Despite his individual success, the Lions never reached the Super Bowl while Sanders was with the team. The closest they came was in the 1991 season. Aided by Sanders' 1,855 combined rushing/receiving yards and 17 touchdowns during the season, they recorded a 12–4 record and went on to defeat the Dallas Cowboys 38–6 in the divisional playoffs, which still stands as Detroit's only playoff victory since defeating the Cleveland Browns to win the 1957 NFL Championship. The Lions lost to the Washington Redskins 41–10 in the NFC Championship Game, and Sanders was held to 59 total yards in the game.
In Sanders' career, he achieved Pro Bowl status in all of his 10 seasons as a pro. Sanders was named first team All-Pro eight times from 1989–1991 and 1993–1997 and was named second team All-Pro twice in 1992 and 1998. Sanders was also named All-NFC from 1989-1992 to 1994-1997. Sanders was named NFL Rookie of the Year in '89, Offensive Player of the Year in '94 and '97, NFL MVP in '97, and was named to the 1990s NFL All-Decade team.
Sports Illustrated writer Paul Zimmerman wrote:
"It doesn't matter where the play is blocked; he'll find his own soft spot...The scheme doesn't matter with Sanders. He can run from any alignment. While other people are stuck with joints, he seems to have ball bearings in his legs that give him a mechanical advantage...Sanders' finest runs often occur when he takes the handoff and, with a couple of moves, turns the line of scrimmage into a broken field...Nobody has ever created such turmoil at the point of attack as Sanders has...Knock on wood, he seems indestructible..."
Sanders' greatest season came in 1997 when he became a member of the 2000 rushing yards club. After a start in which he gained 53 yards on 25 carries in the first two games of the season, Sanders ran off an NFL record 14 consecutive 100 yard games, including two 200 yard performances, en route to rushing for 2,053 yards. In reaching the 2,000 yard plateau, he became only the third player to do so in a single season and the first since O. J. Simpson to rush for 2,000 yards in a span of 14 consecutive games. He was the first running back to rush for 1,500 yards in five seasons and the only one to do it four consecutive years. At the end of the season, Sanders shared the Associated Press's NFL Most Valuable Player Award with Green Bay QB Brett Favre.
Sanders stunned many when he announced he was quitting pro football. His retirement was made public by faxing a letter to the Wichita Eagle, his hometown newspaper in July 1999.
He left football healthy, having gained 15,269 rushing yards, 2,921 receiving yards, and 109 touchdowns (99 rushing and 10 receiving). He retired within striking distance of Walter Payton's career rushing mark of 16,726 yards. Only Payton and Emmitt Smith have rushed for more yards than Sanders.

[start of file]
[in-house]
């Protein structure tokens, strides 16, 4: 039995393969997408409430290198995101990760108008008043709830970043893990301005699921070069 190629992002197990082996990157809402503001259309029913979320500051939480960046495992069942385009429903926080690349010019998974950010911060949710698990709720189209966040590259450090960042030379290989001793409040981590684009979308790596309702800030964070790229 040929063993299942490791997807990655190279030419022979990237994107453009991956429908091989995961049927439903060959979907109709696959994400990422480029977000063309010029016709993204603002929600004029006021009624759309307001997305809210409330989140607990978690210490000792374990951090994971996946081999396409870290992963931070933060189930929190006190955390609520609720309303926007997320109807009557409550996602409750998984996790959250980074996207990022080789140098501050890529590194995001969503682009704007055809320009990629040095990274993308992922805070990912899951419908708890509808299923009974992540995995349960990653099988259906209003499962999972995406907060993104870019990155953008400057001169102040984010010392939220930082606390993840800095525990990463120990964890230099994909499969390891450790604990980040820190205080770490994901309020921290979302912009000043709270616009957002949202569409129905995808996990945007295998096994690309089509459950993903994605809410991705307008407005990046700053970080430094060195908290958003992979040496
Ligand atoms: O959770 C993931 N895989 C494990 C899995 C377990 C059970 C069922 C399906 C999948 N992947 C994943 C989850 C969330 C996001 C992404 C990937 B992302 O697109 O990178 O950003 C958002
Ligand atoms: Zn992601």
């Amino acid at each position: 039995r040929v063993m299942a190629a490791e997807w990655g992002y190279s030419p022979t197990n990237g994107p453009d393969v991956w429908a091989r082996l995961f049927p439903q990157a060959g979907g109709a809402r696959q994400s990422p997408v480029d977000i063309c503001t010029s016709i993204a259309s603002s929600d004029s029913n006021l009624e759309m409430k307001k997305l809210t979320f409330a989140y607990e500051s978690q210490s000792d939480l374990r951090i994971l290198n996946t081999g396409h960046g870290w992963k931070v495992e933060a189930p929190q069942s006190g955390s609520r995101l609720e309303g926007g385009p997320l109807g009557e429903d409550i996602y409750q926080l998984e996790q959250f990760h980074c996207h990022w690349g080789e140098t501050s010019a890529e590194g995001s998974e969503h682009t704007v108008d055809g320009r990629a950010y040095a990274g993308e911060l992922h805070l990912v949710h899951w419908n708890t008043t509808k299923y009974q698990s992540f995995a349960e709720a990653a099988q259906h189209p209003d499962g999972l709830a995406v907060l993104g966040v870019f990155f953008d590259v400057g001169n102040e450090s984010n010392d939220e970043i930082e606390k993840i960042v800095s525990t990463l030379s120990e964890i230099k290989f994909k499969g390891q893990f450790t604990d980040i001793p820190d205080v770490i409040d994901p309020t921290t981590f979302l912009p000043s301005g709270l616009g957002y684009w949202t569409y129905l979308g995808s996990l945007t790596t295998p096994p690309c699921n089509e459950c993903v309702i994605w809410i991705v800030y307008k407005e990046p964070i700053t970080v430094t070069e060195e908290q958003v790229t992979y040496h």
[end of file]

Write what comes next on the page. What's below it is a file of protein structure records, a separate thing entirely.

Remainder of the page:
Sanders' retirement came somewhat unexpectedly and was a matter of controversy. Two years beforehand, Sanders had renewed his contract with the Lions for $35.4 million over six years with an $11 million signing bonus. When he retired with several years left on his contract, the Lions demanded that he return $7.3 million of the bonus. Sanders refused, and the Lions sued and eventually won a judgment against him. On February 15, 2000, arbitrator Sam Kagel ruled that Sanders was in default of his bonus agreement and owed $5.5 million plus interest over the next three years.
Several years after retirement, and repeated refusals to discuss the abruptness of it, Sanders finally admitted that the culture of losing in the Lions' organization was too much to deal with even though he said that he could still play. He explained that it robbed him of his competitive spirit, and he saw no reason to believe things were going to improve. Although Detroit had made the playoffs in five of his ten seasons, including the season prior to his retirement (losing to the Tampa Bay Buccaneers 20-10 on the road in a 1998 NFC Wild Card game), Detroit drafted quarterback Charlie Batch in the second round of the 1998 NFL Draft. It became apparent that Batch would become Detroit's full time starter the next season, and Sanders seemed unwilling to embrace yet another change in the Lions' seemingly endless carousel of quarterbacks and offensive philosophies. He had also gone on record to criticize Detroit's front office (most notably Chuck Schmidt) for releasing Pro Bowl center Kevin Glover for salary cap reasons. Glover was an underrated player and close friend of Sanders. He stated there were tears in his eyes as the Lions lost in the playoffs to Tampa Bay in 1998, because he knew in his heart he was never going to play another playoff game for Detroit. "I sobbed for 3 months," Sanders said.